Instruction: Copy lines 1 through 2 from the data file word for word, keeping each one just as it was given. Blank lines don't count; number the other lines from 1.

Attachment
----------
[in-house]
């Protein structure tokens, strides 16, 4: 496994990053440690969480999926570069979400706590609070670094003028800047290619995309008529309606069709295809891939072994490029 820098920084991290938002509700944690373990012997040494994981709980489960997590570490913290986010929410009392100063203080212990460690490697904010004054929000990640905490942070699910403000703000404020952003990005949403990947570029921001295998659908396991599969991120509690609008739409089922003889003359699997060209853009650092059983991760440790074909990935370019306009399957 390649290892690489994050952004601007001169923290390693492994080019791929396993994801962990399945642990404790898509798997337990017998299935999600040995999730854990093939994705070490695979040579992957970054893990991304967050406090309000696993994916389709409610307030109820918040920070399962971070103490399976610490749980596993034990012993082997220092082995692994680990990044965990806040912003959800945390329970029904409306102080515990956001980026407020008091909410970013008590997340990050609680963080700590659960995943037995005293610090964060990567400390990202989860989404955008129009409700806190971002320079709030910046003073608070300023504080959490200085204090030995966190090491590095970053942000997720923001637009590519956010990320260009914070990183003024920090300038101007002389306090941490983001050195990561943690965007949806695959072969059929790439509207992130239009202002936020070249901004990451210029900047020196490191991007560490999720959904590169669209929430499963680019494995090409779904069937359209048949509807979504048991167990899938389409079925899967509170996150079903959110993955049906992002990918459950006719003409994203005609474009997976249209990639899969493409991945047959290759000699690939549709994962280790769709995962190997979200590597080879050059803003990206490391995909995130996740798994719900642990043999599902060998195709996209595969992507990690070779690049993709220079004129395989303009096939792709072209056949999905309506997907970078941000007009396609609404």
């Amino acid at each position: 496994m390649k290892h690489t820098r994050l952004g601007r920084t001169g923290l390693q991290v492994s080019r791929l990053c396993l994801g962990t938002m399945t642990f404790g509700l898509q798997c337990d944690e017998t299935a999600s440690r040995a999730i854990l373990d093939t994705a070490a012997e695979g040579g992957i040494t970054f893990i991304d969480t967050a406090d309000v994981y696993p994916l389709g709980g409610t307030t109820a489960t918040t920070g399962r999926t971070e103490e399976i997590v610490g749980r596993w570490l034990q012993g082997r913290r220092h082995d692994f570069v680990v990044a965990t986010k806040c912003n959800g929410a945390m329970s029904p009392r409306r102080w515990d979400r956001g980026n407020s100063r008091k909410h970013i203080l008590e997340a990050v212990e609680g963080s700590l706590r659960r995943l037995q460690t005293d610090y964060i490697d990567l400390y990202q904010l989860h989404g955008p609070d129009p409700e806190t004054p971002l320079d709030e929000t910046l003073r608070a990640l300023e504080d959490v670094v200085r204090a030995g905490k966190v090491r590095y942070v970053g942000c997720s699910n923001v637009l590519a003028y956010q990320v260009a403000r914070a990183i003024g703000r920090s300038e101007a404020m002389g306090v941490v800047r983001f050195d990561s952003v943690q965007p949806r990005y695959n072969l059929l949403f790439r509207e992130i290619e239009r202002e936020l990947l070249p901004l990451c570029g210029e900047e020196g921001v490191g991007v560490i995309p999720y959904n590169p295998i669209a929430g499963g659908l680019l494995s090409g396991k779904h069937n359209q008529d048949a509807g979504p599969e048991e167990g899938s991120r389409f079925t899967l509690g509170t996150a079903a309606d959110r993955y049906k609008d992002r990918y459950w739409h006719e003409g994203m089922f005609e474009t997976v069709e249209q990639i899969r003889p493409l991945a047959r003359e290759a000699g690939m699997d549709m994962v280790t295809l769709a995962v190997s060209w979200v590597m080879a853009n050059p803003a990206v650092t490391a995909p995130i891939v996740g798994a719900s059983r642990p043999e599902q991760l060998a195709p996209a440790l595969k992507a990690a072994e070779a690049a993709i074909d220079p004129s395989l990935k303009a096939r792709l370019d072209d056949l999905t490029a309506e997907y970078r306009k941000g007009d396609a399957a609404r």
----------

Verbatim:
[in-house]
């Protein structure tokens, strides 16, 4: 496994990053440690969480999926570069979400706590609070670094003028800047290619995309008529309606069709295809891939072994490029 820098920084991290938002509700944690373990012997040494994981709980489960997590570490913290986010929410009392100063203080212990460690490697904010004054929000990640905490942070699910403000703000404020952003990005949403990947570029921001295998659908396991599969991120509690609008739409089922003889003359699997060209853009650092059983991760440790074909990935370019306009399957 390649290892690489994050952004601007001169923290390693492994080019791929396993994801962990399945642990404790898509798997337990017998299935999600040995999730854990093939994705070490695979040579992957970054893990991304967050406090309000696993994916389709409610307030109820918040920070399962971070103490399976610490749980596993034990012993082997220092082995692994680990990044965990806040912003959800945390329970029904409306102080515990956001980026407020008091909410970013008590997340990050609680963080700590659960995943037995005293610090964060990567400390990202989860989404955008129009409700806190971002320079709030910046003073608070300023504080959490200085204090030995966190090491590095970053942000997720923001637009590519956010990320260009914070990183003024920090300038101007002389306090941490983001050195990561943690965007949806695959072969059929790439509207992130239009202002936020070249901004990451210029900047020196490191991007560490999720959904590169669209929430499963680019494995090409779904069937359209048949509807979504048991167990899938389409079925899967509170996150079903959110993955049906992002990918459950006719003409994203005609474009997976249209990639899969493409991945047959290759000699690939549709994962280790769709995962190997979200590597080879050059803003990206490391995909995130996740798994719900642990043999599902060998195709996209595969992507990690070779690049993709220079004129395989303009096939792709072209056949999905309506997907970078941000007009396609609404």